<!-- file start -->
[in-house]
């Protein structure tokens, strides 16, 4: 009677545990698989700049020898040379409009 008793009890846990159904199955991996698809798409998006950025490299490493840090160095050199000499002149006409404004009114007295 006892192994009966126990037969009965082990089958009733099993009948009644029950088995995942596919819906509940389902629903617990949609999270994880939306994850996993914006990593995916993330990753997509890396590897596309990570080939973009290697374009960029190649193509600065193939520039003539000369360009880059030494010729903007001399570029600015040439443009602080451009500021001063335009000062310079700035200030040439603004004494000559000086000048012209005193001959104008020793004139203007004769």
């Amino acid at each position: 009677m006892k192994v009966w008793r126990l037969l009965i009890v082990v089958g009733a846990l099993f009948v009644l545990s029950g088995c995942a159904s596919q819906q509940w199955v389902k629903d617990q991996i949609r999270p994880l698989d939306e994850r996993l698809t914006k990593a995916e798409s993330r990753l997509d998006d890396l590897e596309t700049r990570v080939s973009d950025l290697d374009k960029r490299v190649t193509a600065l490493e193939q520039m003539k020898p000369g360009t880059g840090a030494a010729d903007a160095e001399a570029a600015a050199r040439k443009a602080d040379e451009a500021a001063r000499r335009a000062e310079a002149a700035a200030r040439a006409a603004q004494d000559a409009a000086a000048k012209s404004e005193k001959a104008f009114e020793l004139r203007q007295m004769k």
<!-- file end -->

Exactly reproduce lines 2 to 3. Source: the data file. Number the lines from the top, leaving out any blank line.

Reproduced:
């Protein structure tokens, strides 16, 4: 009677545990698989700049020898040379409009 008793009890846990159904199955991996698809798409998006950025490299490493840090160095050199000499002149006409404004009114007295 006892192994009966126990037969009965082990089958009733099993009948009644029950088995995942596919819906509940389902629903617990949609999270994880939306994850996993914006990593995916993330990753997509890396590897596309990570080939973009290697374009960029190649193509600065193939520039003539000369360009880059030494010729903007001399570029600015040439443009602080451009500021001063335009000062310079700035200030040439603004004494000559000086000048012209005193001959104008020793004139203007004769």
């Amino acid at each position: 009677m006892k192994v009966w008793r126990l037969l009965i009890v082990v089958g009733a846990l099993f009948v009644l545990s029950g088995c995942a159904s596919q819906q509940w199955v389902k629903d617990q991996i949609r999270p994880l698989d939306e994850r996993l698809t914006k990593a995916e798409s993330r990753l997509d998006d890396l590897e596309t700049r990570v080939s973009d950025l290697d374009k960029r490299v190649t193509a600065l490493e193939q520039m003539k020898p000369g360009t880059g840090a030494a010729d903007a160095e001399a570029a600015a050199r040439k443009a602080d040379e451009a500021a001063r000499r335009a000062e310079a002149a700035a200030r040439a006409a603004q004494d000559a409009a000086a000048k012209s404004e005193k001959a104008f009114e020793l004139r203007q007295m004769k």